The First-Tier Tribunal was asked to examine whether a significant change in business was in fact a cessation of one trade and the establishment of another. If so, the taxpayer would be able to claim Entrepreneurs’ relief against chargeable capital gains, in this case arising on the disposal of a property used in the original business.
Mr Rice (the ‘Appellant’), was a sole trader selling used sports cars under the name ‘Performance Cars’, from his premises on Fletton Avenue, Peterborough. The business was heavily dependent on passing traffic for trade, with the sales-garage conveniently located on one of the main roads heading into Peterborough. Unfortunately Mr Rice found that he was suffering from increasing vandalism and was forced to re-evaluate the business model. He sold the premises on 29 April 2008.
However, Mr Rice claimed that the business at Fletton Avenue had ceased in May 2005, almost three years prior to the sale of the premises. Evidence from Peterborough City Council supported his claims and showed that his property had qualified for Empty Property Rates Relief from 1 September 2005.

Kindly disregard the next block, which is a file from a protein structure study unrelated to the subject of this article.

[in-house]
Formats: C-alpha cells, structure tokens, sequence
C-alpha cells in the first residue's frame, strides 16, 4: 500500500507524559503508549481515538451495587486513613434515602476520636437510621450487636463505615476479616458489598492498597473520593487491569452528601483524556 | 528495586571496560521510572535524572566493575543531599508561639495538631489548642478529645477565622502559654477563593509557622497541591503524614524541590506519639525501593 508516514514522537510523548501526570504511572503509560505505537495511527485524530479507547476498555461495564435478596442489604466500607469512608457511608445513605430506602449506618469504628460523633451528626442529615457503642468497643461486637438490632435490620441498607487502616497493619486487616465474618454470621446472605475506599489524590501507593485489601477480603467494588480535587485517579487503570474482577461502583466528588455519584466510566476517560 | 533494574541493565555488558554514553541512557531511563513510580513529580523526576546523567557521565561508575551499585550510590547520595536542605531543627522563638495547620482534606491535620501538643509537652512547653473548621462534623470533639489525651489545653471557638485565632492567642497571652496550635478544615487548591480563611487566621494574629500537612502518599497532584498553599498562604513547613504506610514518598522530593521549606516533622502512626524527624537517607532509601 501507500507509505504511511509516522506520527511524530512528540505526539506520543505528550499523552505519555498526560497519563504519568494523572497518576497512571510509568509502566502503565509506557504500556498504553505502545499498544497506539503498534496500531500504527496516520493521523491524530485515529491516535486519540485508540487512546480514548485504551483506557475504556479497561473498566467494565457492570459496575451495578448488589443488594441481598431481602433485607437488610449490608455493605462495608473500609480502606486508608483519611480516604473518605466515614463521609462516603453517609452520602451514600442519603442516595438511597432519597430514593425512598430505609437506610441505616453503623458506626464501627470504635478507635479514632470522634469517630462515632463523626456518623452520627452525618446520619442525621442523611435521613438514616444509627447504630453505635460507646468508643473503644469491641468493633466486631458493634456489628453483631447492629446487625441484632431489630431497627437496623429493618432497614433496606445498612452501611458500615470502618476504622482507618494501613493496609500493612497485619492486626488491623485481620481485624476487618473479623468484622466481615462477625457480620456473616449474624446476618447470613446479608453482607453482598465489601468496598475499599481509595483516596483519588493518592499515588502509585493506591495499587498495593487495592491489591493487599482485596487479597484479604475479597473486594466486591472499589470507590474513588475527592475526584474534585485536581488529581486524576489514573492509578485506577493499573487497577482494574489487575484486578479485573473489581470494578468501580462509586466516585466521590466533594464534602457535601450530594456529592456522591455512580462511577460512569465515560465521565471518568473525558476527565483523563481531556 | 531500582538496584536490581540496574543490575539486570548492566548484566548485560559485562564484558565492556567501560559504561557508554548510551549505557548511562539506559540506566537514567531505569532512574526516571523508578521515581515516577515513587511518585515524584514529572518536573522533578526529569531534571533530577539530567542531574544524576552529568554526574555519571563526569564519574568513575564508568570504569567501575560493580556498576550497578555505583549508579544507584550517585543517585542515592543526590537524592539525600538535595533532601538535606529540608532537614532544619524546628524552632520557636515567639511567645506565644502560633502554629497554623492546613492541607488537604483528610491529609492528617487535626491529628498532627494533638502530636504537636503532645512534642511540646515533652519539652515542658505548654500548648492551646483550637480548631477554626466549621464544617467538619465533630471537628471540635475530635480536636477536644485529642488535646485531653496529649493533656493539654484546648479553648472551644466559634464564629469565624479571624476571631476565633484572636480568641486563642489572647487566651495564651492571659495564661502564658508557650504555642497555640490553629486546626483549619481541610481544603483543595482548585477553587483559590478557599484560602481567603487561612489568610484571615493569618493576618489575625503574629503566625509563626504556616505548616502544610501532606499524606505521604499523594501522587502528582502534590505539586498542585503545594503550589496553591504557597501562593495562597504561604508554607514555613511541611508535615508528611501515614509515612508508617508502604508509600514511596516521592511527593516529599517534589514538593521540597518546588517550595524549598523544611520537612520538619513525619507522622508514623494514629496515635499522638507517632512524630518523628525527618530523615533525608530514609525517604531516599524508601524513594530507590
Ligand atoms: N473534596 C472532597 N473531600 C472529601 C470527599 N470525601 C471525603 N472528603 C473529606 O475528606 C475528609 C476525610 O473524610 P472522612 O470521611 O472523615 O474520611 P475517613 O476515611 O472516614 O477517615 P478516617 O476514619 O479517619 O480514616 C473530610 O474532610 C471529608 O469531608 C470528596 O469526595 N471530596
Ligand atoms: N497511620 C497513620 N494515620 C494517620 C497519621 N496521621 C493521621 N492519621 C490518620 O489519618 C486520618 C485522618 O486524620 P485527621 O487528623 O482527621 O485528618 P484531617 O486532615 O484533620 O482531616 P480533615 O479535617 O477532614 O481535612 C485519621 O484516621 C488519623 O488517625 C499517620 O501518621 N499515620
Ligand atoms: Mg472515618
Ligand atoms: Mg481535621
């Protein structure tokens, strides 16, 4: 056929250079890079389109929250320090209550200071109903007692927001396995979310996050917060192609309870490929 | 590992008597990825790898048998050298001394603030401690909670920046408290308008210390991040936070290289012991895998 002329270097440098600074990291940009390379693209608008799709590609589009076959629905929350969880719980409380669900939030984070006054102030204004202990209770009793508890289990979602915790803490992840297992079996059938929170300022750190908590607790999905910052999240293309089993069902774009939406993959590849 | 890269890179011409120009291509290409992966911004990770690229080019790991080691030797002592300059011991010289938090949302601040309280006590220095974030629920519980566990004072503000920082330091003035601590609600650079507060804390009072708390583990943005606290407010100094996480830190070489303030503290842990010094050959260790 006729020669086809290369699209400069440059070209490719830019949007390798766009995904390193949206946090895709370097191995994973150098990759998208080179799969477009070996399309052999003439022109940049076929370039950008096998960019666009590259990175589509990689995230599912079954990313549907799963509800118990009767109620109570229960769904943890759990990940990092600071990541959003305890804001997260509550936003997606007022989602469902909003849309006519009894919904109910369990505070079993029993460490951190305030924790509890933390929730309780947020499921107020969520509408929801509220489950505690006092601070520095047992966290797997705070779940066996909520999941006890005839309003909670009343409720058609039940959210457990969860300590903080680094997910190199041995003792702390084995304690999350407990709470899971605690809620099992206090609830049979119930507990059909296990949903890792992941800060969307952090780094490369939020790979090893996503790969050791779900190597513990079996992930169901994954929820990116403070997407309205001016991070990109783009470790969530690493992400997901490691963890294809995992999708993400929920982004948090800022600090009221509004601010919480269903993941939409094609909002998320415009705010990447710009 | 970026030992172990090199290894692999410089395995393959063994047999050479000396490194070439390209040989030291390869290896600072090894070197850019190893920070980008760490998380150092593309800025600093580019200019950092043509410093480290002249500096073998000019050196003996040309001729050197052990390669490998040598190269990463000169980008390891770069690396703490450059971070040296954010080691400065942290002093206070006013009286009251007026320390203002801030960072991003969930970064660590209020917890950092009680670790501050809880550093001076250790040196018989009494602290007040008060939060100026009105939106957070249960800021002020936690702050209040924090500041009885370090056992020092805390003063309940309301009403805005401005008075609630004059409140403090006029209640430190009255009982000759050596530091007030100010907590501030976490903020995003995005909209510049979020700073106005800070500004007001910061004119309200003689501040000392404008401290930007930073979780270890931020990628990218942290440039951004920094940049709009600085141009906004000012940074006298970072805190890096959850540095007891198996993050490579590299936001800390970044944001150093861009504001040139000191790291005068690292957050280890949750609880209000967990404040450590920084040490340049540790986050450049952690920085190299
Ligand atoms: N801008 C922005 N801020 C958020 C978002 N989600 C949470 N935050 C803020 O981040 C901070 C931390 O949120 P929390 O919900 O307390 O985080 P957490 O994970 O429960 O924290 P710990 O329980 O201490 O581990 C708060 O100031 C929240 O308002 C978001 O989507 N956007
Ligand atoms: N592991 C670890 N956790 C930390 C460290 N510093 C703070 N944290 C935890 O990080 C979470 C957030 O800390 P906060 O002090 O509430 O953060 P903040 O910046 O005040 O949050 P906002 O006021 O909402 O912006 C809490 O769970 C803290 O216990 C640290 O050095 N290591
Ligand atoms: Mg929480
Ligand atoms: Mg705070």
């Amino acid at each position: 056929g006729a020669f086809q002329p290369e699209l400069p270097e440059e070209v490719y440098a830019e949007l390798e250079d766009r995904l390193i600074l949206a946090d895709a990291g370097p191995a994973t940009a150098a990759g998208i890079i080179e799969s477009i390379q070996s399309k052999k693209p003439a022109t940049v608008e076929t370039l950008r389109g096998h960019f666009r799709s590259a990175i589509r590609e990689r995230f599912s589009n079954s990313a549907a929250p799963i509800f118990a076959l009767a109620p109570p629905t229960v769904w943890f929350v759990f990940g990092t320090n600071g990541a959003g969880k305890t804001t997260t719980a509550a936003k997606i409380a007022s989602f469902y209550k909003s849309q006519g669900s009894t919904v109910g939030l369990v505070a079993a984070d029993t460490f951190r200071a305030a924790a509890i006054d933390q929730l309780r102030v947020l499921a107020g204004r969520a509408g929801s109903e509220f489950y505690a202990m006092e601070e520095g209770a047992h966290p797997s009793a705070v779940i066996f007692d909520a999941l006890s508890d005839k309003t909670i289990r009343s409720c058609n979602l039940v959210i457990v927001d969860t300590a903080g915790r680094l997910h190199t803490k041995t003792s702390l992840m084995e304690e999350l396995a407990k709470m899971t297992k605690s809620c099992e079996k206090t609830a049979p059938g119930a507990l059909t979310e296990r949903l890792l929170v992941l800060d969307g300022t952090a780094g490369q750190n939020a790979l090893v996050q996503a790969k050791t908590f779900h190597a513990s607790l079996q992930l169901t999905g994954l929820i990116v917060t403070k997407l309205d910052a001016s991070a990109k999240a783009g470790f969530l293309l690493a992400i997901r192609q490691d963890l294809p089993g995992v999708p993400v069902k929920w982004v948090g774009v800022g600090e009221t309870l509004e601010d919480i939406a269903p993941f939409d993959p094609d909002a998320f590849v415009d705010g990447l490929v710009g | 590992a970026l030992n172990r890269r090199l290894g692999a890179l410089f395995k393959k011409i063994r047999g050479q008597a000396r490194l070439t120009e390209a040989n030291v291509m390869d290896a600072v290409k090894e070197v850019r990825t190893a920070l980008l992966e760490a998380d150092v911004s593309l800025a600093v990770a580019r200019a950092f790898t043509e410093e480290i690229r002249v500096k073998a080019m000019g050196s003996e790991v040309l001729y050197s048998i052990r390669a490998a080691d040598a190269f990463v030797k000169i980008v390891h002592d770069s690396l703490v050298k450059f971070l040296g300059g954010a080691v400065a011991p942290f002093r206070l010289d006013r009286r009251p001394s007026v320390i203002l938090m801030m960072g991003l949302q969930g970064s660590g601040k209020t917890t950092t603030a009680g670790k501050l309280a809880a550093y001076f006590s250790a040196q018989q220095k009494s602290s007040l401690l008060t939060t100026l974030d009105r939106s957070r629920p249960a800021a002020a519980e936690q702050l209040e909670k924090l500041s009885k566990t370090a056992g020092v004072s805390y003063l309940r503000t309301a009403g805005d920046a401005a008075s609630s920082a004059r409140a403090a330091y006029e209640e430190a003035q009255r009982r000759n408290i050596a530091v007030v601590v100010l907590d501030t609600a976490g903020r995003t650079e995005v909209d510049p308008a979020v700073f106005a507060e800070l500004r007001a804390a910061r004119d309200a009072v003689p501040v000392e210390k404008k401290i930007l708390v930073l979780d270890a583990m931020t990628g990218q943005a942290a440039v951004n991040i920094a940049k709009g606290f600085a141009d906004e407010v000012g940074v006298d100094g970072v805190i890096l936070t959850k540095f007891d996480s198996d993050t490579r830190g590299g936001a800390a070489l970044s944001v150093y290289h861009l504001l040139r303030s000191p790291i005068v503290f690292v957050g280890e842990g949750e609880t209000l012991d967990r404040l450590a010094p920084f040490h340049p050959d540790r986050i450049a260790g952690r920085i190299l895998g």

Mr Rice resumed selling used cars, but this time from a field adjoining his home in a nearby village outside Peterborough. He renamed the business ‘Four Acres Car Sales’ and had the intention of continuing where he had left off, however Peterborough Council would only grant him planning permission providing he did not display vehicles for sale to the general public. Mr Rice resolved this problem by advertising on the internet, whereby potential customers made an appointment prior to the viewing of a vehicle. Mr Rice also decided to concentrate on selling four-wheel drive vehicles and family cars as opposed to the expensive sports cars.
When the original premise on Fletton Avenue was sold, Mr Rice made a capital gain of £274,649 on which he claimed Entrepreneurs relief.
HMRC opened an enquiry into the Entrepreneurs’ relief claim and argued that the business had ‘relocated to the grounds of (his) private residence from where trading continued more or less as before’ and denied that there had been a cessation of trade.
The Fist-Tier Tribunal acknowledged that the trade no longer relied on passing traffic and that Mr Rice switched from selling sports cars to family cars. For these reasons they accepted the fact that very significant changes in the way in which business activities were conducted.
It was agreed that these changes constituted a cessation of trade, with the cessation taking place within the three year requisite period.
The taxpayer was therefore entitled to Entrepreneurs’ relief, and his appeal was allowed.